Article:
sewing backing.JPGI used 108'' wide quilt backing for the back of the duvet. You will only need one length of the duvet for your yardage measurement since the quilt backing will be wider than the width of your duvet. Also, you will not have to piece it. That's 2 1/2 yards for my project. Cut the backing down to size and place it on the duvet top with right sides together. Pin every three or four inches on three sides leaving the bottom of the duvet open. Stitch around the three sides and then finish the seams with the serger or a zigzag stitch.






haf inch edge.JPGPress in a 1/2'' hem at the open end (bottom) of the duvet and then....










3'' finish.JPGthen fold and press in a 3'' hem. We'll go back to the floor for the next step.









measurinf for ties.JPGLay the duvet on the floor to place the ties on the open end. Cut six pairs of ties to keep the duvet closed (you could also make button holes and buttons). I used some polyester grosgrain ribbon that will be washable. Find the middle of the duvet and measure in even increments to place your ties. I actually fooled with mine a bit after the measuring to get them where my eye thought they should be. Pin them in place front and back.

I allowed about an inch above the fold of the hem for the ribbon to tuck into the hem as I stitched everything in place.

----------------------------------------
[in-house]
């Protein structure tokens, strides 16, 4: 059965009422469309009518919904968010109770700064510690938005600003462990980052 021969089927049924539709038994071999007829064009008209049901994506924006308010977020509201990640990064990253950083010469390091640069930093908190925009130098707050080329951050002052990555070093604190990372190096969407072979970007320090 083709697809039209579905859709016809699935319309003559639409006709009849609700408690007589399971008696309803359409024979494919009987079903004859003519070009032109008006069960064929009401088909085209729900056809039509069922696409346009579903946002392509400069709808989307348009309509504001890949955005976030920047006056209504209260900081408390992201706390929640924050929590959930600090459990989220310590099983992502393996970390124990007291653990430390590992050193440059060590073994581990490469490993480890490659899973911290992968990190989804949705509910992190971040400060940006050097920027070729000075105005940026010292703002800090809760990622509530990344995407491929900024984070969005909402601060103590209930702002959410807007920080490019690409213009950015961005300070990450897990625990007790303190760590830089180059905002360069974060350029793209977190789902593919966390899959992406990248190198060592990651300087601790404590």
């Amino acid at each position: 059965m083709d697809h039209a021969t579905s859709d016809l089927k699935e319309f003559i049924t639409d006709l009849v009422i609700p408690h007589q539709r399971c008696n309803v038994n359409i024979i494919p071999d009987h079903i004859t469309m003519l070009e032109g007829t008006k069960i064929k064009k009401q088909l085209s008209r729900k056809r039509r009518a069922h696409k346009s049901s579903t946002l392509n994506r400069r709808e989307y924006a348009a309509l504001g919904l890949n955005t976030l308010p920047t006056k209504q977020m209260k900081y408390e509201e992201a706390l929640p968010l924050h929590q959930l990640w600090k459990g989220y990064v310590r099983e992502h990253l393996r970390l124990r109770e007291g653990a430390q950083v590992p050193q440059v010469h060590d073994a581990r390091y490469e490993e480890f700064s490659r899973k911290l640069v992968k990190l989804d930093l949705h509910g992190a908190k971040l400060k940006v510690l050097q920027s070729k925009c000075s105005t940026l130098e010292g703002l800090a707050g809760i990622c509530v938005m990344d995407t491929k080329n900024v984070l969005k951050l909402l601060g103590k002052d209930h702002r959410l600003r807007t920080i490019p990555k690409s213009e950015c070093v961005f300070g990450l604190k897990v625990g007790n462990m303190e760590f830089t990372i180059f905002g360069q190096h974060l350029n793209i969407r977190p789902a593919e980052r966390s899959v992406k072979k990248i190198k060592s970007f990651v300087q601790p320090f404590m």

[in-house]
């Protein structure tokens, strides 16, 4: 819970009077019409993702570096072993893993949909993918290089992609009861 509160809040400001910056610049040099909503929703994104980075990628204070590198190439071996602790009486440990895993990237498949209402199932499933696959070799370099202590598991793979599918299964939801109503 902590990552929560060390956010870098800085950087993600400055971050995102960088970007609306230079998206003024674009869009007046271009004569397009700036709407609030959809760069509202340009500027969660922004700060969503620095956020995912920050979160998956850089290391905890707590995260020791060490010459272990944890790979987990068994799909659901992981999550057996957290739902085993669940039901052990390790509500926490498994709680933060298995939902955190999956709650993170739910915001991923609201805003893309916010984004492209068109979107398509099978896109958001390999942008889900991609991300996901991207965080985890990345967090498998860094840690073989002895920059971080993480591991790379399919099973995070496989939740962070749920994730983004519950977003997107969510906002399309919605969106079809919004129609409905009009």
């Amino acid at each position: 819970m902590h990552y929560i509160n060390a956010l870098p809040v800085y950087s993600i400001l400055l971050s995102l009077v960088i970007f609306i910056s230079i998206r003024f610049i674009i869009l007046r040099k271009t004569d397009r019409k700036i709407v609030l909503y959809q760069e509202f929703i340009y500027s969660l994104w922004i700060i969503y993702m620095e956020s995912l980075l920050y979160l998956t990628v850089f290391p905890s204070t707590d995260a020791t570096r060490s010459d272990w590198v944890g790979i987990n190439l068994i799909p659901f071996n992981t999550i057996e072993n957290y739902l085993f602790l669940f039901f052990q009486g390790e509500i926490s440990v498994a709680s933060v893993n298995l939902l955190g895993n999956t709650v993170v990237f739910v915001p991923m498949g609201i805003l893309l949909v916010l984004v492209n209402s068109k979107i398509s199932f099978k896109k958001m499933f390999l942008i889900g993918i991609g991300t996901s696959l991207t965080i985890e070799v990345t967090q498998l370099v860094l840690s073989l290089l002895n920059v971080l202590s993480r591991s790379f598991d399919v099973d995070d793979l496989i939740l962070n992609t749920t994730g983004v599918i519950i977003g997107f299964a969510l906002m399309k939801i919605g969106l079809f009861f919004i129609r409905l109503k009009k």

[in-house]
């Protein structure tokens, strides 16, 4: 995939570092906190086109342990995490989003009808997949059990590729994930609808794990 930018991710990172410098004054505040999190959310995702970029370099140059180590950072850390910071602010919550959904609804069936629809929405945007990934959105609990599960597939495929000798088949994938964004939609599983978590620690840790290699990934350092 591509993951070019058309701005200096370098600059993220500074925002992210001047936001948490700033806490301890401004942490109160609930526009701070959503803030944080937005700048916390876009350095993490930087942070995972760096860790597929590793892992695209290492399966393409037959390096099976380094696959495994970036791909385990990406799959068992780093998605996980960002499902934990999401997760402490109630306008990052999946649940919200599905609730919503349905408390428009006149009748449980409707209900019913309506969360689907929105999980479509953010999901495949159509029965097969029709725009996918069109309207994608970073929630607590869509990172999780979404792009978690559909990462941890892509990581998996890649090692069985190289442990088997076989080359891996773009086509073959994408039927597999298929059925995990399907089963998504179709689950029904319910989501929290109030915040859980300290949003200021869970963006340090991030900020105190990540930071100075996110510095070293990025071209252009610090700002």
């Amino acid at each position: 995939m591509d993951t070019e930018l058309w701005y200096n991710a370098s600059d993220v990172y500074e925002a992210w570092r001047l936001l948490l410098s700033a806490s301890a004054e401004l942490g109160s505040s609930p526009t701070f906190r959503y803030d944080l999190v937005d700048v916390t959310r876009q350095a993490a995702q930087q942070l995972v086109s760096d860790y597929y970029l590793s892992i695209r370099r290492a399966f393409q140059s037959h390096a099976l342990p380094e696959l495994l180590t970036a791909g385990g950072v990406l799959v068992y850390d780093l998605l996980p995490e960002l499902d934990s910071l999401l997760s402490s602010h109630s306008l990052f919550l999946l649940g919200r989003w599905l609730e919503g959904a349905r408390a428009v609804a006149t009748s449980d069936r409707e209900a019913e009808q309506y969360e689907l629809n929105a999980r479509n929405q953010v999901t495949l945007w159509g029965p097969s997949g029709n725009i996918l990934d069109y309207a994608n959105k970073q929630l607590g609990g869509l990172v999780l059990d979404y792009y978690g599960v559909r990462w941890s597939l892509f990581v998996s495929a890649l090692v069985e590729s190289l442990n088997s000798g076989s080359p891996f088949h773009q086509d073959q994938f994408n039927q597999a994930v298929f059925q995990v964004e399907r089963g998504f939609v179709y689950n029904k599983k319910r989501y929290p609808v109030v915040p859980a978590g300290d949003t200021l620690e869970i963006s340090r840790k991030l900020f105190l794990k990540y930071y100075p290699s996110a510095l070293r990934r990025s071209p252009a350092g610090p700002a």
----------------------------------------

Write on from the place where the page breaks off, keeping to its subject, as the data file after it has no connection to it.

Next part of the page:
tucking ties into seam.JPGRemember, these will tie together,so line up the ribbons on the top of the duvet and then place the other ribbon directly beneath on the back of the duvet and pin that ribbon the the backing of the duvet. Take them to the sewing machine and stitch it all in place at once.








beauty shot.JPGCongratulations! You have a brand new duvet for only the cost of the fabric and your time! And, more than likely, it's exactly what you wanted instead of settling for whatever the stores have to offer. I have a twin bed with a duvet made just like this one, but I used a pair of damask sheets I found on sale. If you use that trick, you can skip half of this tutorial and go right to sewing the back to the front, hemming and adding the ties. That's almost instant gratification!


Happy sewing!

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Love the duvet! I want to make one but think that I would do a tuck flap at the end and perhaps use buttons or velcro for a finished edge as I don't care for the ribbon showing.

Thanks so much for posting these directions. I have always wanted to make a duvet cover but was intimidated by the amount of fabric! I have a daybed in my kids playroom that needs a never cover. Maybe I will give it a try!

I bought a duvet cover from LLBean. The nicest thing about it is there are ties inside in all 4 corners. The is to tie the corners of the comforter into the corner so it stays in place inside the cover. The ties are tape that is used to stabilize shoulder seams. Makes it easier to put the cover on also.
The next cover, I will make and it will certainly have the ties in the inside of each corner.

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This page contains a single entry by Kristl Pelz published on July 12, 2011 7:41 AM.

Using an Umbrella Yarn Swift was the previous entry in this blog.